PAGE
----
The further accumulation of knowledge on tumors development has revealed that the cellular composition of tumors is essentially determined by certain internal rules, similar to those for normal organs. As a logical consequence, the previous paradigm has been evolutionary updated. In accordance to this updated paradigm, the tumor is considered an aberrant organ, developing from a subpopulation of poorly differentiated tumor cells with an infinite proliferative potential. For such a type of cells the new term “cancer stem cell” (by analogy with normal stem cells) was invented. And despite the term first being used in 1980 (Mattox and Von Hoff, 1980), the targeted investigation of this phenomenon started only in this millennium, when the term acquired its final meaning as a definition for poorly differentiated cells with indefinite potential for self-renewal that drive tumorigenesis (Reya et al., 2001).

However, in contrast to normal stem cells with their quite objective and clearly formalized criteria of stemness, the definition of stemness for cancer cells remains generally problematic and the search for such criteria is one of the high priority tasks in molecular oncology.

Recently, it was found that a certain subpopulation of Krebs-2 ascites carcinoma cells has the inherent ability to internalize fragments of extracellular double-stranded DNA (hereinafter–TAMRA+ cells). This subpopulation also demonstrates such a fundamental property of cancer stem cells (CSCs) as the ability to induce upon transplantation the development of a new tumor with histological and cellular characteristics similar to the original one. Elimination of these cells leads either to the loss of the grafting potential by the transplant, or to the cure of mice from developed Krebs-2 ascites (Dolgova et al., 2012, 2013, 2014, 2016; Potter et al., 2016b, 2018). Thus, the ability to internalize extracellular double-stranded DNA can be referred to as a valid marker (or, at least, as one of) of cancer cells stemness.

Induction of Stemness: Alpha and Omega of Tumor Development?

The paradigm of CSC and aberrant organogenesis had resolved the issue of tumors heterogeneity in the context of their clonal origin. But a new question had arisen.

The clonal nature of tumors implies that the entire mass of the tumor is the progeny of a single cell. The rapid and extensive growth of a tumor mass inevitably should lead to a situation, when a progenitor cell, i.e., CSC, remains in the very center of a tumor. It, in turn, should apparently cause either the complete cessation of tumor growth, or such a slowing down of it that is, in fact, almost equivalent to cessation. The tumor growth observed both in experiments and in medical practice is possible only in the presence of an essentially large number of CSCs, more or less evenly distributed throughout the tumor volume. As it is shown by our numerous experiments on mice and cultures of human cancer cells, as well as by the results of other researchers, the content of CSCs in tumor tissue varies from a few hundredths of a percent to several percents, and they are dispersedly scattered throughout a tumor mass or in ascitic fluid (Dolgova et al., 2014; Potter et al., 2016a,b). This means that under regular conditions of tumor tissue development, one CSC ensures the existence and biological activity of about 100–1,000 tumor cells. Assuming all the above, the question is how such a pattern of the CSCs distribution is being formed during the tumor quasi-organ development from a single progenitor.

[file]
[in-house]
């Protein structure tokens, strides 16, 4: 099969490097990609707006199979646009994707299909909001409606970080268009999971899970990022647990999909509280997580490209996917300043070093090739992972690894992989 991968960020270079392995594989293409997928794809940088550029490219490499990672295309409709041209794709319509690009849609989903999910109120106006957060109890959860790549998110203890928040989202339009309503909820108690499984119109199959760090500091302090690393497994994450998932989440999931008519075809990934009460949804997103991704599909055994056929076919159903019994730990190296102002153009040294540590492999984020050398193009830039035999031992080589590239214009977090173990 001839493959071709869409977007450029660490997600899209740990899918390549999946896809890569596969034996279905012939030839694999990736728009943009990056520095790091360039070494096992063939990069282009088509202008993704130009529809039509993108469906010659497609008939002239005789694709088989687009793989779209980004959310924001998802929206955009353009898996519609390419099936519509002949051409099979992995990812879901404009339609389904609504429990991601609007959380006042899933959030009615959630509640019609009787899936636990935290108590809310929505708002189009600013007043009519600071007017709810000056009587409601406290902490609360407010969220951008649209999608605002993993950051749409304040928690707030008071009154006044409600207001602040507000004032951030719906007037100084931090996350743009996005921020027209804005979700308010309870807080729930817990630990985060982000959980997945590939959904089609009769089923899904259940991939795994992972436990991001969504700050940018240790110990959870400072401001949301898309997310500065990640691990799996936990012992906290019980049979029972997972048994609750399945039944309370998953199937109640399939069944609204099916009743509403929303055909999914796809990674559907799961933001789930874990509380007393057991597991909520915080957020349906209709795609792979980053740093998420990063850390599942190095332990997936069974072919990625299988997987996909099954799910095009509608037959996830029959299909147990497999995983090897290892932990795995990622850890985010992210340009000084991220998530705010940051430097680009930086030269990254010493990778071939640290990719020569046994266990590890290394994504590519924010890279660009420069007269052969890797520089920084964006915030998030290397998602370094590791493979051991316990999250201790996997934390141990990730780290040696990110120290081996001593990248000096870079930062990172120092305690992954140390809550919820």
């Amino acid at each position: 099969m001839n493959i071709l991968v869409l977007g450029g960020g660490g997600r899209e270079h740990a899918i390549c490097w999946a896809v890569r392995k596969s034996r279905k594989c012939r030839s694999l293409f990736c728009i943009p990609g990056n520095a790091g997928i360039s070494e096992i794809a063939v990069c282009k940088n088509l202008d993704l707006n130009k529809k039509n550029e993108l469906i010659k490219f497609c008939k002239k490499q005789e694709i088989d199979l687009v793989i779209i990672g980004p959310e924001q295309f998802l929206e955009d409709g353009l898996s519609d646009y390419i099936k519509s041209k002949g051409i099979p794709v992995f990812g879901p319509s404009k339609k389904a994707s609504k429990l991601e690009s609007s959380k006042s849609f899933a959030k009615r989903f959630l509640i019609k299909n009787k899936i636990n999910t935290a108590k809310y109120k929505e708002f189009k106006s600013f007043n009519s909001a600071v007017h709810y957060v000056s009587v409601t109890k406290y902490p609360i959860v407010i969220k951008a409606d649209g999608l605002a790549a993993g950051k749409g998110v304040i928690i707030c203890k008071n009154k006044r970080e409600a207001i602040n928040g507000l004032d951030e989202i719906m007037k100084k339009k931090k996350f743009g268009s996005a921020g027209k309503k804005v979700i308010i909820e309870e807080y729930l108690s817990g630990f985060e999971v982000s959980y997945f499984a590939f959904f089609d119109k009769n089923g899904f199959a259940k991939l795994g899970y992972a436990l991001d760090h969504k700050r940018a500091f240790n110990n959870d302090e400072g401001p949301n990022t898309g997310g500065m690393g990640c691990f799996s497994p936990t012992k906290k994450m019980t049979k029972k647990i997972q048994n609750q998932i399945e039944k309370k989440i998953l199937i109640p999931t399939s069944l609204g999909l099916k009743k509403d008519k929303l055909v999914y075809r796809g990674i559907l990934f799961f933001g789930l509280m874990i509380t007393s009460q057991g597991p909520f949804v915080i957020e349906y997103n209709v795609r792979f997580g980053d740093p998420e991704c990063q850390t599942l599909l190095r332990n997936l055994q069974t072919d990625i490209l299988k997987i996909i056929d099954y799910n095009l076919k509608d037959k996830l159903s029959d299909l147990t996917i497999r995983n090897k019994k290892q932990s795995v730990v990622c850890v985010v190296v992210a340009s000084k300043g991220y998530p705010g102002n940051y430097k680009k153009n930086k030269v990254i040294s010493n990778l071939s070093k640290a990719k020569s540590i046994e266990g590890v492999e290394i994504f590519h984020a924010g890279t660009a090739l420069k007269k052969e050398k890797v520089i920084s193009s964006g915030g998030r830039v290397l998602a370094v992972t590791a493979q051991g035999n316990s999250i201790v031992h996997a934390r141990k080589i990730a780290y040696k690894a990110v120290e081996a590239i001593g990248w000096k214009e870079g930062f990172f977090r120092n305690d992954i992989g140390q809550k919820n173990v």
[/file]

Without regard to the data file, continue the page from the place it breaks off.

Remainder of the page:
It is generally accepted that the source of new CSCs, as in the case of normal pluri-/multipotent stem cells, is symmetrical division, as a manifestation of one of the fundamental properties of stemness. The newly formed CSC easily leaves not only its original site of localization in the tumor, but also the formed tumor tissue itself and, without losing its malignant properties, can migrate either to other parts of the growing tumor quasi-organ or to distant parts of the body. In other words, symmetrical division of the progenitor provides a constant supply of new CSCs, which migrate from the primary niche to the periphery of the tumor, creating new growth foci there, and the utmost case of such migrations is metastases.